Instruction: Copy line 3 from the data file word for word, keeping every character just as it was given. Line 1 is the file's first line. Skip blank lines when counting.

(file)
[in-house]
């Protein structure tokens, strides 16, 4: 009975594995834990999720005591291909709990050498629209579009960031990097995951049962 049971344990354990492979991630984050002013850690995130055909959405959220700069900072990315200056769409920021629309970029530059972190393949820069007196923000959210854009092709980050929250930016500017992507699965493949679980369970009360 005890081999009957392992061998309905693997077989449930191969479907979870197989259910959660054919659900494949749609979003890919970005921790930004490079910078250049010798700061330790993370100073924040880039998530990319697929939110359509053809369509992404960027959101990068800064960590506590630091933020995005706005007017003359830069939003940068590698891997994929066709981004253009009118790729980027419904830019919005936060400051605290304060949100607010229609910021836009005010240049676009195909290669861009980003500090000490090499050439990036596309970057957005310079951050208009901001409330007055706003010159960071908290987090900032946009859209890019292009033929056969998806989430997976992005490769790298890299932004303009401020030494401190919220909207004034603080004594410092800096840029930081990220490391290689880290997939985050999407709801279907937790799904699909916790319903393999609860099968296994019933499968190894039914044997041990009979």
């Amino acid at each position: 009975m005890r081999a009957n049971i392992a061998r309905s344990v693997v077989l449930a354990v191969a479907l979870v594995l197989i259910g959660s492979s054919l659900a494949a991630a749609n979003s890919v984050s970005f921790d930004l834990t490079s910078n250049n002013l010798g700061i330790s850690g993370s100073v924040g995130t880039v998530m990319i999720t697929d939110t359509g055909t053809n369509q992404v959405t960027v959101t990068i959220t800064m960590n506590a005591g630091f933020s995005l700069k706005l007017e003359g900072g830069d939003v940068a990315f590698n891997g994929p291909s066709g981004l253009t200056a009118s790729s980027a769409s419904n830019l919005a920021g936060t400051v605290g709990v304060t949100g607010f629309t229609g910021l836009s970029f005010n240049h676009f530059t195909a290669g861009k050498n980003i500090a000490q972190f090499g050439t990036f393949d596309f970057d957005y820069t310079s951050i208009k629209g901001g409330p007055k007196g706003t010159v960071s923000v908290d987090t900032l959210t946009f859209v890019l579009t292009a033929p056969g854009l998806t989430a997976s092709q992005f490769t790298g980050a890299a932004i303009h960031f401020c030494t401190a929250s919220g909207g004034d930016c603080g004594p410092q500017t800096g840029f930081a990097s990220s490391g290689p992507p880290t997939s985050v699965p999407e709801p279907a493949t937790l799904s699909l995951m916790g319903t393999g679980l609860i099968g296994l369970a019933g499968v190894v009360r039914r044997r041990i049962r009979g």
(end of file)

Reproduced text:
């Amino acid at each position: 009975m005890r081999a009957n049971i392992a061998r309905s344990v693997v077989l449930a354990v191969a479907l979870v594995l197989i259910g959660s492979s054919l659900a494949a991630a749609n979003s890919v984050s970005f921790d930004l834990t490079s910078n250049n002013l010798g700061i330790s850690g993370s100073v924040g995130t880039v998530m990319i999720t697929d939110t359509g055909t053809n369509q992404v959405t960027v959101t990068i959220t800064m960590n506590a005591g630091f933020s995005l700069k706005l007017e003359g900072g830069d939003v940068a990315f590698n891997g994929p291909s066709g981004l253009t200056a009118s790729s980027a769409s419904n830019l919005a920021g936060t400051v605290g709990v304060t949100g607010f629309t229609g910021l836009s970029f005010n240049h676009f530059t195909a290669g861009k050498n980003i500090a000490q972190f090499g050439t990036f393949d596309f970057d957005y820069t310079s951050i208009k629209g901001g409330p007055k007196g706003t010159v960071s923000v908290d987090t900032l959210t946009f859209v890019l579009t292009a033929p056969g854009l998806t989430a997976s092709q992005f490769t790298g980050a890299a932004i303009h960031f401020c030494t401190a929250s919220g909207g004034d930016c603080g004594p410092q500017t800096g840029f930081a990097s990220s490391g290689p992507p880290t997939s985050v699965p999407e709801p279907a493949t937790l799904s699909l995951m916790g319903t393999g679980l609860i099968g296994l369970a019933g499968v190894v009360r039914r044997r041990i049962r009979g």